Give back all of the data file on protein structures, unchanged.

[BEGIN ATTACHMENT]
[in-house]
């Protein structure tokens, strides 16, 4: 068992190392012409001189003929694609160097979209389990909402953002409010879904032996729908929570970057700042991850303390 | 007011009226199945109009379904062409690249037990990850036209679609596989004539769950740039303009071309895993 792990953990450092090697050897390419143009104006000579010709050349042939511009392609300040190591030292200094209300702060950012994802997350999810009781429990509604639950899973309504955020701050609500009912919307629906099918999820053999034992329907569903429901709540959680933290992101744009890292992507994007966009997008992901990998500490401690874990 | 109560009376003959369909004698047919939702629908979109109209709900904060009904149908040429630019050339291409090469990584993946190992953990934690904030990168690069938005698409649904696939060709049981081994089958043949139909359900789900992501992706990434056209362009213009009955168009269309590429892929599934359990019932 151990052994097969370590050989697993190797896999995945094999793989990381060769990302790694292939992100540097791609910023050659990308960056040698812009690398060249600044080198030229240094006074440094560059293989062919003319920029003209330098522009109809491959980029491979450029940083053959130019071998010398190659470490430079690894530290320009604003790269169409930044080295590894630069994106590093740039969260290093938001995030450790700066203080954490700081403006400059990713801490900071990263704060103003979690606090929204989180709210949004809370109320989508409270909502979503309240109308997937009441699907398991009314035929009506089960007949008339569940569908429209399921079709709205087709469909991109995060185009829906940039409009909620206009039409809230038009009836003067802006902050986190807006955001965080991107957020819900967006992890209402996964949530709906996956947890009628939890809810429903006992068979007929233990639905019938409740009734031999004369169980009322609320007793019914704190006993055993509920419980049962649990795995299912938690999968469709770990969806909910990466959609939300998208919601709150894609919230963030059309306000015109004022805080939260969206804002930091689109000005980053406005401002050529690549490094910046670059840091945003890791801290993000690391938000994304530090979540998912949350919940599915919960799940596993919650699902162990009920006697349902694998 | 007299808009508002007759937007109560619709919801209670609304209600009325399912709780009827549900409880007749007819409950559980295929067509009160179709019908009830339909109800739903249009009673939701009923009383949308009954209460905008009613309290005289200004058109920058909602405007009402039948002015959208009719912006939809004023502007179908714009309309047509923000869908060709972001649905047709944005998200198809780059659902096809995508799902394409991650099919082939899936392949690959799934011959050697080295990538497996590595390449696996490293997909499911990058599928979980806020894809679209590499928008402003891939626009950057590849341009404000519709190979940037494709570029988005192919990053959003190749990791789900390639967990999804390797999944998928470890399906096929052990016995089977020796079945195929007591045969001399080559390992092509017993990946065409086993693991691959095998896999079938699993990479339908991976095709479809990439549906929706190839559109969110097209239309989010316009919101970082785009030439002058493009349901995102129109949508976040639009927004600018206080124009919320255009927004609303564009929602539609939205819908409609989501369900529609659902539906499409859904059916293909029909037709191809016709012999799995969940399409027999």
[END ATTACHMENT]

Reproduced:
[in-house]
């Protein structure tokens, strides 16, 4: 068992190392012409001189003929694609160097979209389990909402953002409010879904032996729908929570970057700042991850303390 | 007011009226199945109009379904062409690249037990990850036209679609596989004539769950740039303009071309895993 792990953990450092090697050897390419143009104006000579010709050349042939511009392609300040190591030292200094209300702060950012994802997350999810009781429990509604639950899973309504955020701050609500009912919307629906099918999820053999034992329907569903429901709540959680933290992101744009890292992507994007966009997008992901990998500490401690874990 | 109560009376003959369909004698047919939702629908979109109209709900904060009904149908040429630019050339291409090469990584993946190992953990934690904030990168690069938005698409649904696939060709049981081994089958043949139909359900789900992501992706990434056209362009213009009955168009269309590429892929599934359990019932 151990052994097969370590050989697993190797896999995945094999793989990381060769990302790694292939992100540097791609910023050659990308960056040698812009690398060249600044080198030229240094006074440094560059293989062919003319920029003209330098522009109809491959980029491979450029940083053959130019071998010398190659470490430079690894530290320009604003790269169409930044080295590894630069994106590093740039969260290093938001995030450790700066203080954490700081403006400059990713801490900071990263704060103003979690606090929204989180709210949004809370109320989508409270909502979503309240109308997937009441699907398991009314035929009506089960007949008339569940569908429209399921079709709205087709469909991109995060185009829906940039409009909620206009039409809230038009009836003067802006902050986190807006955001965080991107957020819900967006992890209402996964949530709906996956947890009628939890809810429903006992068979007929233990639905019938409740009734031999004369169980009322609320007793019914704190006993055993509920419980049962649990795995299912938690999968469709770990969806909910990466959609939300998208919601709150894609919230963030059309306000015109004022805080939260969206804002930091689109000005980053406005401002050529690549490094910046670059840091945003890791801290993000690391938000994304530090979540998912949350919940599915919960799940596993919650699902162990009920006697349902694998 | 007299808009508002007759937007109560619709919801209670609304209600009325399912709780009827549900409880007749007819409950559980295929067509009160179709019908009830339909109800739903249009009673939701009923009383949308009954209460905008009613309290005289200004058109920058909602405007009402039948002015959208009719912006939809004023502007179908714009309309047509923000869908060709972001649905047709944005998200198809780059659902096809995508799902394409991650099919082939899936392949690959799934011959050697080295990538497996590595390449696996490293997909499911990058599928979980806020894809679209590499928008402003891939626009950057590849341009404000519709190979940037494709570029988005192919990053959003190749990791789900390639967990999804390797999944998928470890399906096929052990016995089977020796079945195929007591045969001399080559390992092509017993990946065409086993693991691959095998896999079938699993990479339908991976095709479809990439549906929706190839559109969110097209239309989010316009919101970082785009030439002058493009349901995102129109949508976040639009927004600018206080124009919320255009927004609303564009929602539609939205819908409609989501369900529609659902539906499409859904059916293909029909037709191809016709012999799995969940399409027999």